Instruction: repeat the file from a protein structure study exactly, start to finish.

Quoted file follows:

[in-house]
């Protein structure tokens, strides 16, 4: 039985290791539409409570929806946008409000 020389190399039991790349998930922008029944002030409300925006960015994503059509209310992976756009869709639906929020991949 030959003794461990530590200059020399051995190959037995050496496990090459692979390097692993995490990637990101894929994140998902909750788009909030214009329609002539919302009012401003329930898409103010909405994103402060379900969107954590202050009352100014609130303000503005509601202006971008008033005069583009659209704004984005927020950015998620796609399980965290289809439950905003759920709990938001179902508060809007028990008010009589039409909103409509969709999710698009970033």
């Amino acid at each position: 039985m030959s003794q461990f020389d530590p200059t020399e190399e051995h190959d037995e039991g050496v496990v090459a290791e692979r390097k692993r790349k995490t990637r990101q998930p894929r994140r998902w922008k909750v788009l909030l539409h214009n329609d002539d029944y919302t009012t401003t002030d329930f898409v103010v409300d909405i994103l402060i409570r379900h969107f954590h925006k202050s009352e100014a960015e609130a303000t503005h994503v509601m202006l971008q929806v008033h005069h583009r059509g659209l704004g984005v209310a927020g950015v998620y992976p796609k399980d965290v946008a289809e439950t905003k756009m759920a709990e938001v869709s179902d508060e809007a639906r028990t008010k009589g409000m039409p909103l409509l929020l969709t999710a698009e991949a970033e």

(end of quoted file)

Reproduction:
[in-house]
């Protein structure tokens, strides 16, 4: 039985290791539409409570929806946008409000 020389190399039991790349998930922008029944002030409300925006960015994503059509209310992976756009869709639906929020991949 030959003794461990530590200059020399051995190959037995050496496990090459692979390097692993995490990637990101894929994140998902909750788009909030214009329609002539919302009012401003329930898409103010909405994103402060379900969107954590202050009352100014609130303000503005509601202006971008008033005069583009659209704004984005927020950015998620796609399980965290289809439950905003759920709990938001179902508060809007028990008010009589039409909103409509969709999710698009970033």
């Amino acid at each position: 039985m030959s003794q461990f020389d530590p200059t020399e190399e051995h190959d037995e039991g050496v496990v090459a290791e692979r390097k692993r790349k995490t990637r990101q998930p894929r994140r998902w922008k909750v788009l909030l539409h214009n329609d002539d029944y919302t009012t401003t002030d329930f898409v103010v409300d909405i994103l402060i409570r379900h969107f954590h925006k202050s009352e100014a960015e609130a303000t503005h994503v509601m202006l971008q929806v008033h005069h583009r059509g659209l704004g984005v209310a927020g950015v998620y992976p796609k399980d965290v946008a289809e439950t905003k756009m759920a709990e938001v869709s179902d508060e809007a639906r028990t008010k009589g409000m039409p909103l409509l929020l969709t999710a698009e991949a970033e």